During the COVID-19 crisis, a large proportion of employed people was faced with changing patterns of work – including working from home. In 2019, approximately 1 in 20 (5.5%) employed people aged 20–64 years in the EU usually worked from home. The impact of the COVID-19 crisis was apparent as this share more than doubled in 2020 to 12.3% (+6.8 percentage points; pp). To a lesser extent, there was a further increase in the share of people usually working from home in 2021, as it reached 13.5% (+1.2 pp).
The regional distribution of working from home in 2021 was somewhat skewed, insofar as there were 95 NUTS level 2 regions where this share was above the EU average, compared with 140 regions that recorded lower than average shares.
Source dataset: 04_Labour_market_RYB2022 (Figure 4.1)
Two in five employees in Stockholm usually worked from home
In Stockholm – the capital region of Sweden – two out of every five employed people (or 40.5%) were usually working from home in 2021. This was the highest share across NUTS level 2 regions, with two more capital regions recording the next highest shares: Eastern and Midland in Ireland (39.3% of employed people) and Helsinki-Uusimaa in Finland (37.0%).
Increases in employed people usually working from home
The share of employed people in the EU usually working from home rose by 8.0 percentage points between 2019 and 2021. Perhaps the most striking aspect concerns the rapid increase in the proportion of employed people who were working from home in several capital and urban regions.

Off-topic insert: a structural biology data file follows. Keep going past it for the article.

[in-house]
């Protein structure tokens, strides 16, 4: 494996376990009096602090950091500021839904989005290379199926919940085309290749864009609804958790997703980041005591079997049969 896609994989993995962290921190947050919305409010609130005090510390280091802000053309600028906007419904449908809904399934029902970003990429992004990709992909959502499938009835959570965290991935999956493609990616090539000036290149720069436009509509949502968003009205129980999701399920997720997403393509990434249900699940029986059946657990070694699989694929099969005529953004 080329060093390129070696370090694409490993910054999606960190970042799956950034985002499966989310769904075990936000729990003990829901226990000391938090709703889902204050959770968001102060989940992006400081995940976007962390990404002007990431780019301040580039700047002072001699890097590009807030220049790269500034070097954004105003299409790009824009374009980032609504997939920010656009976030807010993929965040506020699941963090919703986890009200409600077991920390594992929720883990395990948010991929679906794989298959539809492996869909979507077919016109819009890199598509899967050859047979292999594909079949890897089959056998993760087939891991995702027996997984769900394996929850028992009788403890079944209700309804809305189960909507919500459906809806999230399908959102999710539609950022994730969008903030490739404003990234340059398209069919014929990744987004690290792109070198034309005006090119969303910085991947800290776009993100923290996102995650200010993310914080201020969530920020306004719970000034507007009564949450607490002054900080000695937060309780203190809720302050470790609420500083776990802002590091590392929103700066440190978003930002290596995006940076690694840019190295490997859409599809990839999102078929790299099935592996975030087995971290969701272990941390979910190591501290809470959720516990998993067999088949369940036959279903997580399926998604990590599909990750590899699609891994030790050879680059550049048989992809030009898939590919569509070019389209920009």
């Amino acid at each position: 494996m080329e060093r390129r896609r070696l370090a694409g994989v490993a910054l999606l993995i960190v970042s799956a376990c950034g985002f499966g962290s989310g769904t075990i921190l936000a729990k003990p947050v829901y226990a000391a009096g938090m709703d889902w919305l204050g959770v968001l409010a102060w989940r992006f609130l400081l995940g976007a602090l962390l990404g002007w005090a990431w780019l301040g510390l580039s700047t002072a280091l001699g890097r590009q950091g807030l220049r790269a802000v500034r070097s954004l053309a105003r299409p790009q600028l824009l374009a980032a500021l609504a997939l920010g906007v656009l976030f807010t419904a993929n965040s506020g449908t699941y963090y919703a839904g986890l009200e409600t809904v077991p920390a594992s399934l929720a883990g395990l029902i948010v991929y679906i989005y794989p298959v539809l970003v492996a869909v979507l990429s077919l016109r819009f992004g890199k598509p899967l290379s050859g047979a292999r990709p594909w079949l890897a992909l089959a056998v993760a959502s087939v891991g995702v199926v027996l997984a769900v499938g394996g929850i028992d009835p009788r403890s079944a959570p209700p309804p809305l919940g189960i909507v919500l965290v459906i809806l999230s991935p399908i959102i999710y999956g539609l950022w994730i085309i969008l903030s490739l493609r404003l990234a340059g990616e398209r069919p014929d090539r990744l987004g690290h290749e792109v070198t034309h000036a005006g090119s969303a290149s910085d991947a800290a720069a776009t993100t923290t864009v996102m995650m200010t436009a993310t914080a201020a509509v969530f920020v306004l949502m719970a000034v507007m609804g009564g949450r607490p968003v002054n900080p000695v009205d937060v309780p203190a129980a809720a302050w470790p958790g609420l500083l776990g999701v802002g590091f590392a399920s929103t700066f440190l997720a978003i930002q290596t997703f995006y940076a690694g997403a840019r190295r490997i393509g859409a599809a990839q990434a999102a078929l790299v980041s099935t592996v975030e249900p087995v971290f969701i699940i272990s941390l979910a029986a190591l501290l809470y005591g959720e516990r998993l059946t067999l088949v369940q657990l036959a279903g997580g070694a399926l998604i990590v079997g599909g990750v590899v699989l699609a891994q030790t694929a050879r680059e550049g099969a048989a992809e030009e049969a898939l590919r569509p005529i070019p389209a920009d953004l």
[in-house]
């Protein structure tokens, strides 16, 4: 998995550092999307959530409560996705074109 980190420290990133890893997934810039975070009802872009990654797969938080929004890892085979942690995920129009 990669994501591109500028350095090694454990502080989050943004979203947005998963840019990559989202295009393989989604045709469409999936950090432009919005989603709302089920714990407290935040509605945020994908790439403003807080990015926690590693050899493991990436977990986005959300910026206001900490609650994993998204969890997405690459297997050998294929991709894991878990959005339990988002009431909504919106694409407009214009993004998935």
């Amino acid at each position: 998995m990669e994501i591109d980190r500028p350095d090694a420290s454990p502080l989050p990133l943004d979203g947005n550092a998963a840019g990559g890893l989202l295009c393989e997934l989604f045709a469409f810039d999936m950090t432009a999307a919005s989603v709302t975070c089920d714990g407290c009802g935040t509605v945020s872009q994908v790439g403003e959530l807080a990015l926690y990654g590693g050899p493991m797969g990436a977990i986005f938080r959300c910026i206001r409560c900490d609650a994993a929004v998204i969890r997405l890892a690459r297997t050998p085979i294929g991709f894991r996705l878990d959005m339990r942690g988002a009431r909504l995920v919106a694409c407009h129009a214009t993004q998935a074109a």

In Eastern and Midland in Ireland and in Stockholm in Sweden, the increases were +33.1 pp and +32.8 pp, respectively. In other words, when comparing the pre-pandemic situation in 2019 with the situation in 2021, the share of employed people usually working from home increased in these two capital regions by an amount that was more than four times as high as the increase for the EU average.
Would you like to know more about employment statistics in the EU?
- You can read more in the dedicated section of the Regions in Europe - 2022 interactive edition.
- You can also read more in the Eurostat regional yearbook - 2022 edition, also available as a set of Statistics Explained articles.
- The corresponding maps in the Statistical Atlas provide a full-screen interactive map experience.
For more information:
- Dedicated section on employment statistics
- Database on employment statistics
- Dedicated section on regions and cities
- Database on regional data
- “Usually working from home” means doing at home any productive work related to the current main job for at least half of the days worked in a reference period of four weeks. Employment and remote work in 2021 is also analysed in the Statistics Explained article on employment - annual statistics.
- Data in this article come from EU Labour Force Survey (EU-LFS). There is a new legal basis for EU-LFS from 2021 onwards: Regulation (EU) 2019/1700. This new legal basis implies a break in series between 2020 and 2021; results obtained before and after 1 January 2021 are consequently not fully comparable.
- In this article, the regional data are presented at NUTS 2 level. There are 242 regions at NUTS 2 level.
- Based on available data, some regions are not available (too many to document). Includes earlier reference years for some regions (too many to document).
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